Early on the 25th September 1944 Generals Urquhart and Thomas agreed to evacuate the Airborne Division from Oosterbeek that night. The evacuation had to take place that night, as Urquhart feared that they were being attacked so heavily that it might be their last chance before they were overwhelmed completely.
Urquhart put together a plan that he hoped would enable as many of the surviving airborne troops to escape as possible. He modelled it on the evacuation of the Galipoli peninsula during the first world war, compared to a ‘collapsing bag’. The medical staff and chaplains agreed to stay and take care of the wounded, and wireless operators volunteered to remain behind and man the radios, giving the Germans something to listen to and keep them occupied.
On the night of the operation, sardonically code-named Operation Berlin, XXX Corps laid on a full scale artillery fire plan from the south bank of the Rhine. This gave the Germans the impression that the British were attempting to cross the Rhine and reinforce the bridgehead, and not to evacuate it.
Glider Pilots manned evacuation routes down to the River, marked by white tape. Men wrapped their boots in cloth so as to not make too much noise. Once they reached the riverbank most waited patiently for te boats. Engineers crossed the Rhine in assault boats, powered by outboard engines. Many of them ferried across again and again all through the night, finally stopping at down. More than a few airborne men decided to swim the river instead, and sadly several drowned in the Rhine’s turbulent waters.
By dawn most of the men had escaped, leaving the wounded and their helpers facing captivity. The Germans had been completely taken by surprise, and had no inkling that a withdrawal was taking place until it was completed. In the film Bridge too far the wounded sit at the Hartenstein Hotel, awaiting the Germans, and sing Abide with me. Although this probably didnt happen quite as in the film, the scence captures what the mood must have been like.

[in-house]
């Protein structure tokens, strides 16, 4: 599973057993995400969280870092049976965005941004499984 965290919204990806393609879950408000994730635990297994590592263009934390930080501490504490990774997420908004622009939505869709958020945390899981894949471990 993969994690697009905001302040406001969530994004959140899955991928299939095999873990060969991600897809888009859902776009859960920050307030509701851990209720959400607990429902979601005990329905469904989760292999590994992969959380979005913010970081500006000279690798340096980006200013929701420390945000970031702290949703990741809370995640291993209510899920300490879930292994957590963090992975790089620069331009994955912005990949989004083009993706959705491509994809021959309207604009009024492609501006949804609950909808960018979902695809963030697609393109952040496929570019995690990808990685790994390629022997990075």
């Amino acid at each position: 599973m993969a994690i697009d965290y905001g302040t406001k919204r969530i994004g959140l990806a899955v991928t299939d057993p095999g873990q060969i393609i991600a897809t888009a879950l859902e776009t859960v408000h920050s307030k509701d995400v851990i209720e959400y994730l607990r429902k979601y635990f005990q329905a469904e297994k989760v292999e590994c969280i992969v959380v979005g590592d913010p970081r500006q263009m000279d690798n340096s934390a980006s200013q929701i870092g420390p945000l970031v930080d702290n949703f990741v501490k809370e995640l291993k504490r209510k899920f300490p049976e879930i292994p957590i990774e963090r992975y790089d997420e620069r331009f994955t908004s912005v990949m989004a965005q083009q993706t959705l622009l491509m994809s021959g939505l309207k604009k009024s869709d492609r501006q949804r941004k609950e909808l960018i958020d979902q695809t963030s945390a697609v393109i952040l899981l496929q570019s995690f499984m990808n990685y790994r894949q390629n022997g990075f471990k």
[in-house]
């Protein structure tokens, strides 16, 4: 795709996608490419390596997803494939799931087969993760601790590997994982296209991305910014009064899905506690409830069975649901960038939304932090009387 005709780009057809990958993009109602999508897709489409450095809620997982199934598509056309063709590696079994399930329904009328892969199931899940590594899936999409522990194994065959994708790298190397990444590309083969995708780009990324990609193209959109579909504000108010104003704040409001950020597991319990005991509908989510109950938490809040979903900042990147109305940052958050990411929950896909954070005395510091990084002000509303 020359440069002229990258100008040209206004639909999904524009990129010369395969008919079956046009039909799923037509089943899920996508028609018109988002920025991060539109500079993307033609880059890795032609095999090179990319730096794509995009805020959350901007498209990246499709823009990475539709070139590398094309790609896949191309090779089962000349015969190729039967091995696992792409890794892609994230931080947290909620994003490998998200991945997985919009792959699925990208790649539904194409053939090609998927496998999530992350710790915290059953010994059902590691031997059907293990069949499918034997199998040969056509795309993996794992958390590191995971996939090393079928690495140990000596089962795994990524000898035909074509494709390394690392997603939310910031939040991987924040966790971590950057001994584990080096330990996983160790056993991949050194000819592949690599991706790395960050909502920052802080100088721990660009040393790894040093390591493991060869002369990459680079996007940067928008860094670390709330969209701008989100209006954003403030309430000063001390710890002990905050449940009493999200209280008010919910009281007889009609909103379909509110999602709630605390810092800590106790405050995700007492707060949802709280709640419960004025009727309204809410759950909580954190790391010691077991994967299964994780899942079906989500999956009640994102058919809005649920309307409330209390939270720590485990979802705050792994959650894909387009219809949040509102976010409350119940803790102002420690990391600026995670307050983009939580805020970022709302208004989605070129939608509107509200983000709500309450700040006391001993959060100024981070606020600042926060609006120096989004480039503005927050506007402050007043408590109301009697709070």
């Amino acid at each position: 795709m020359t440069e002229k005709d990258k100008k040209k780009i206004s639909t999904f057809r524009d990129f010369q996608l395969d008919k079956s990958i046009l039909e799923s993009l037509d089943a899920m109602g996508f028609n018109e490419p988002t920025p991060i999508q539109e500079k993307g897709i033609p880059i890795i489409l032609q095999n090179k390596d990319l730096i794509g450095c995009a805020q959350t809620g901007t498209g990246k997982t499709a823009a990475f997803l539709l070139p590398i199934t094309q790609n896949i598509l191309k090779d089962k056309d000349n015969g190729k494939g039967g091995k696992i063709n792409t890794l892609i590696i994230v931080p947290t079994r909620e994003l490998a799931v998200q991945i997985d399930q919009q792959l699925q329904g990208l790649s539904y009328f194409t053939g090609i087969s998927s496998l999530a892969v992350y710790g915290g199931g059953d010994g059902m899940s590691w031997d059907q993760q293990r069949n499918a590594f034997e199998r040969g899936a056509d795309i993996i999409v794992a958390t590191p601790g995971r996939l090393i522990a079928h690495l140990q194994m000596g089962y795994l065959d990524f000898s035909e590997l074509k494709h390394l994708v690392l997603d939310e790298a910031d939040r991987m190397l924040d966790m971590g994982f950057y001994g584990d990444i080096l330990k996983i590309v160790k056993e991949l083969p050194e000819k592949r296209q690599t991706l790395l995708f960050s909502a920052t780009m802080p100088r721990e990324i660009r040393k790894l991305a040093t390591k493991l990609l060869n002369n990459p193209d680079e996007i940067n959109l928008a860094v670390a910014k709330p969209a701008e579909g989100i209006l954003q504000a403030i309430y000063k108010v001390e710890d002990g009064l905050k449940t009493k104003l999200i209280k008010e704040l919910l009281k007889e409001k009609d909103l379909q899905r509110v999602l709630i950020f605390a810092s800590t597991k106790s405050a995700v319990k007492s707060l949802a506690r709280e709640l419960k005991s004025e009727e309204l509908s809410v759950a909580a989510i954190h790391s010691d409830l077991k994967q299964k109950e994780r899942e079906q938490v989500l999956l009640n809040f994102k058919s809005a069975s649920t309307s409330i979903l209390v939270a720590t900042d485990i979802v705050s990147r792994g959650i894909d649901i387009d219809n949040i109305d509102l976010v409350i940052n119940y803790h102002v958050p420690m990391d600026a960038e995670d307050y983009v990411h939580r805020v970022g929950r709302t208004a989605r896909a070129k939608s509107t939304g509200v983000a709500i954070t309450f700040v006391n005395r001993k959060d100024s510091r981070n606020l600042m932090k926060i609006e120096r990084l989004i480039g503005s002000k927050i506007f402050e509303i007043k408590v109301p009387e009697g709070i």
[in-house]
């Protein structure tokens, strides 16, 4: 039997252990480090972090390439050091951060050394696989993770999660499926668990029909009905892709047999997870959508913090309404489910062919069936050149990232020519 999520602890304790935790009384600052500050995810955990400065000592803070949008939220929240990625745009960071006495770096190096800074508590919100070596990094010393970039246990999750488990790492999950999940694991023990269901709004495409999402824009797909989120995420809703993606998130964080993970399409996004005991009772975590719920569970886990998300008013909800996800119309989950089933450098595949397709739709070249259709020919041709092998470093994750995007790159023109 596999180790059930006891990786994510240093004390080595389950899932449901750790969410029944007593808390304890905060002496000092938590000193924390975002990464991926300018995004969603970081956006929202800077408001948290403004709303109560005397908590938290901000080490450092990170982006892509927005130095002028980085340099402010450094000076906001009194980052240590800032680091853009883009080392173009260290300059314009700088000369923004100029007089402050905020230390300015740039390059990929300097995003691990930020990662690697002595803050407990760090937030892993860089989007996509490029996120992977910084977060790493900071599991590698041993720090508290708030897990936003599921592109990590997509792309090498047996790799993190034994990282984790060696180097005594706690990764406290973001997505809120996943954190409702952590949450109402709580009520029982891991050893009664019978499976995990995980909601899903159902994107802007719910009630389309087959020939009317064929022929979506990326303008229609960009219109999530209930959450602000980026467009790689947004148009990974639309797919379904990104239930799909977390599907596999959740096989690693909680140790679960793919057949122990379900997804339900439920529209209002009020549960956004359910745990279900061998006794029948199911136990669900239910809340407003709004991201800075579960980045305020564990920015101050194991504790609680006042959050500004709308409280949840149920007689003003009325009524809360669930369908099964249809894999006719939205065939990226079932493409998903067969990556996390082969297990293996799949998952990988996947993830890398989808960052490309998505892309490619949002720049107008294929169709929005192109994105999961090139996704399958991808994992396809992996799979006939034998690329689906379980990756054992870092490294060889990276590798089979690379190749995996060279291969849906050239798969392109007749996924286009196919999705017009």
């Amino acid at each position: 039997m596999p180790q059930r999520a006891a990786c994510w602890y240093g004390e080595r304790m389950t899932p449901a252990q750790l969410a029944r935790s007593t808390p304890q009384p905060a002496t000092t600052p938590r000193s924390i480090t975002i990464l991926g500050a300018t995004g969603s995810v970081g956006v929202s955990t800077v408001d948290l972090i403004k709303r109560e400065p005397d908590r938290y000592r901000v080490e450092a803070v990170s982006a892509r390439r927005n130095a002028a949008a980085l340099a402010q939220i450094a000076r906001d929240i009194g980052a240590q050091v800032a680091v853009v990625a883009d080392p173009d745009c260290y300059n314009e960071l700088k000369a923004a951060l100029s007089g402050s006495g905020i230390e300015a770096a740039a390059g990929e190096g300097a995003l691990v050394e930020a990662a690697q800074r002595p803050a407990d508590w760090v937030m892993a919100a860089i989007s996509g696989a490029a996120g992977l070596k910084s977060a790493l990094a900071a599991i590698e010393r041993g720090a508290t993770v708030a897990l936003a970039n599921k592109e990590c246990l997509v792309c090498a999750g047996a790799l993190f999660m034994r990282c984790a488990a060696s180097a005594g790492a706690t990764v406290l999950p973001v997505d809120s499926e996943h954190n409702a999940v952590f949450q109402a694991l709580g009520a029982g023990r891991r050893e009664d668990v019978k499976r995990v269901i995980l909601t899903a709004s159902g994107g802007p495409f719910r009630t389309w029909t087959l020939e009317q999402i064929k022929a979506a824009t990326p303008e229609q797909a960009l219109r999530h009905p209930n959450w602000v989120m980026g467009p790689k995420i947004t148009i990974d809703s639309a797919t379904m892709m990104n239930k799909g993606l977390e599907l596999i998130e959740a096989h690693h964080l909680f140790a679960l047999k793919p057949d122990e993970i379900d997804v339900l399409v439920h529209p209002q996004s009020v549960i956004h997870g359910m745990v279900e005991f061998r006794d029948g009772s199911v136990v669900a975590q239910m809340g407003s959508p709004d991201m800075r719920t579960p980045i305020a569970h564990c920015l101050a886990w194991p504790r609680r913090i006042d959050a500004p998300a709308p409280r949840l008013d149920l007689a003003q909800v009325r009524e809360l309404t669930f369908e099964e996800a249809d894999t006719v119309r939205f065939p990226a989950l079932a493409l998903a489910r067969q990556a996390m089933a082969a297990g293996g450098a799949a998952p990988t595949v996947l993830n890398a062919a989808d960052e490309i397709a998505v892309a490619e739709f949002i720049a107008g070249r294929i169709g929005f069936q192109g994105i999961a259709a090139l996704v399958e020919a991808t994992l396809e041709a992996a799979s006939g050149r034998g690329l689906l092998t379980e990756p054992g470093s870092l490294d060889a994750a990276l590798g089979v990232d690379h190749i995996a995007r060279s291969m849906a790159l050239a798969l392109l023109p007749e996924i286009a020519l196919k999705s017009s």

The survivors were taken back to Nijmegen, where they received food and shelter. Although they had undergone significant hardship, one party of men marched smartly from the Rhine down to Arnhem. Major Cain, who had just won a VC, even found time to shave before crossing. General Browning, waiting at Nijmegen, found it almost impossible to talk to the survivors, so startled was he by their experiences.
Over 10,000 men had landed at Arnhem. Only 2398 men returned. 1500 had been killed, and the remainder were captured and became Prisoners of War, many of them were taken to Stalag XIB POW camp in Northern Germany. They endured even more hardship until they were liberated in April and May 1945. One of them was my grandfather, Private Henry Miller. A smaller number of men evaded capture and succesfully made it back to British lines, including the seriously wounded Brigadier John Hackett.
Meanwhile, further down the corridor the two American Airborne Divisions would carry on fighting almost into November, suffering more casualties in this period than they did during the battle itself. XXX Corps remained in its positions in a cold, wet Holland throughout the winter of 1944 and 1945.